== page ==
In a 13-year study, researchers led by Dr. David Sinclair have finally answered the question of what causes aging.
The study by Harvard University School of Medicine researchers demonstrates that epigenetics, which is the degradation in how DNA is organized and regulated, can drive aging in an organism.
Research published in the journal Cell on January 12 confirmed for the first time that DNA changes are not the only or leading cause of aging, which has been a reigning theory for decades.
The study found that chemical and structural changes to chromatin — the complex of DNA and proteins that form chromosomes — fuel aging without altering the genetic code.
"We believe ours is the first study to show epigenetic change as a primary driver of aging in mammals," Dr. David Sinclair, the paper's senior author, said in a press release.
The study suggests that focusing on epigenetics rather than genetics may be more beneficial in an effort to prevent or treat age-related damage. This is because it is easier to manipulate the molecules that control epigenetic processes than to reverse DNA mutations.
However, the authors say further studies in larger mammals and in humans have to be conducted.
Reversed aging in mice
In the main experiment, researchers tested whether aging results from cuts in the DNA of lab mice. These breaks mimicked the low-grade breaks in chromosomes that mammalian cells experience daily in response to breathing, exposure to sunlight and cosmic rays, and contact with certain chemicals.
The researchers then sped the number of breaks to simulate life on fast-forward. At the same time, the breaks were made outside the coding regions of the mice's DNA, which are segments that make up genes.
This prevented the mice's genes from developing mutations. Instead, the breaks altered the way DNA is folded. The researchers called the system ICE, which is short for inducible changes to the epigenome.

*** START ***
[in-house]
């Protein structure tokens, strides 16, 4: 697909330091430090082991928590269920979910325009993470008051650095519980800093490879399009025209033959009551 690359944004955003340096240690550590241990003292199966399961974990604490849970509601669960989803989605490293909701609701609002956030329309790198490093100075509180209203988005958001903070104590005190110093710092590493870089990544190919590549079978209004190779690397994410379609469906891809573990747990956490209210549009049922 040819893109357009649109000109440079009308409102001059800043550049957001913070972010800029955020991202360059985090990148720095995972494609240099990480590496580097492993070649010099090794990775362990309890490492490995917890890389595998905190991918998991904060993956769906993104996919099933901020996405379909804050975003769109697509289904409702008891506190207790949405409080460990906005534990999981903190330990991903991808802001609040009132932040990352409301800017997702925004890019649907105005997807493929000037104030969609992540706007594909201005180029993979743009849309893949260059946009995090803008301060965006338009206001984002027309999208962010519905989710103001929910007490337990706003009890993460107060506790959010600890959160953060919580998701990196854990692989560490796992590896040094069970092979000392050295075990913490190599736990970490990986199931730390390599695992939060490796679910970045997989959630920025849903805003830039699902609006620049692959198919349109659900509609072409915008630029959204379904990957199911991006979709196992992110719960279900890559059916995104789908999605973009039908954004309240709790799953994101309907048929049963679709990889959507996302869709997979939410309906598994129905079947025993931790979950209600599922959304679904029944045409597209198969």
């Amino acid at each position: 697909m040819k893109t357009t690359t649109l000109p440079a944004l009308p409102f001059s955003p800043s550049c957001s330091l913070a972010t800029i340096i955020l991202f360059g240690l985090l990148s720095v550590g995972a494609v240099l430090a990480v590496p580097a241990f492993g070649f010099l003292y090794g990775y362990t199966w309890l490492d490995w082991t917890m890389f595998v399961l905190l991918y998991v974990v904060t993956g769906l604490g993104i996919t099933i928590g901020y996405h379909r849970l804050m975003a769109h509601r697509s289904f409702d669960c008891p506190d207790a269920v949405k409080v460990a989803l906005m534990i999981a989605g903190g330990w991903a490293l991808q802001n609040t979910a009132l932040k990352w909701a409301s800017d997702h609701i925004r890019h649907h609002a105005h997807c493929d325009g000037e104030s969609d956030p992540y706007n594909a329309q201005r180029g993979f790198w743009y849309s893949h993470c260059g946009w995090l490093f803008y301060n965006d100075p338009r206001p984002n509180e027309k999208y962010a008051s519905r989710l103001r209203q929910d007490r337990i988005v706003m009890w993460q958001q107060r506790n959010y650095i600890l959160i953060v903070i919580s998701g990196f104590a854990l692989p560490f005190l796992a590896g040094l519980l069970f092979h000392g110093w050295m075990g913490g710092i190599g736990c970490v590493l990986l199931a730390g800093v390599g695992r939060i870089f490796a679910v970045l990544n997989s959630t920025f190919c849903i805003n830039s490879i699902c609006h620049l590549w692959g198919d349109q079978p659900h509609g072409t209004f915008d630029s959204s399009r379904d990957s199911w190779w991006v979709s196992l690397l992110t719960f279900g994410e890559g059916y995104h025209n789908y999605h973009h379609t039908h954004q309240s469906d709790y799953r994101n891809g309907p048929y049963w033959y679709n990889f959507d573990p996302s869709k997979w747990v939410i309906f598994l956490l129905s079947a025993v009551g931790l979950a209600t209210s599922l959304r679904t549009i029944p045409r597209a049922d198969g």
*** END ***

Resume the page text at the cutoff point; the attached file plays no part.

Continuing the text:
At first, epigenetic factors paused their normal job of regulating genes and moved to the DNA breaks to coordinate repairs, eventually returning to their original locations.
But as time passed, epigenetic factors did not return after repairing DNA breaks. The epigenome grew disorganized and began to lose its original information.
As the mice lost their youthful epigenetic function, they began to look and act old. Moreover, biomarkers indicating aging rose, cells lost their identities, tissue function faltered, and organs failed.
Researchers then gave the mice a gene therapy consisting of a trio of genes — Oct4, Sox2, and Klf4, together named OSK. The therapy reversed the epigenetic changes, but it remains unclear how it achieved that.
Dr. Sinclair says that the discovery supports the hypothesis that mammalian cells maintain a kind of backup copy of epigenetic software that, when accessed, can allow an aged, epigenetically scrambled cell to reboot into a youthful, healthy state.
"There are other ways to manipulate the epigenome, like drugs and small molecule chemicals that induce gentle stress. This work opens a door for applying those other methods to rejuvenate cells and tissues," said co-first author Jae-Hyun Yang, research fellow in genetics in the Sinclair lab.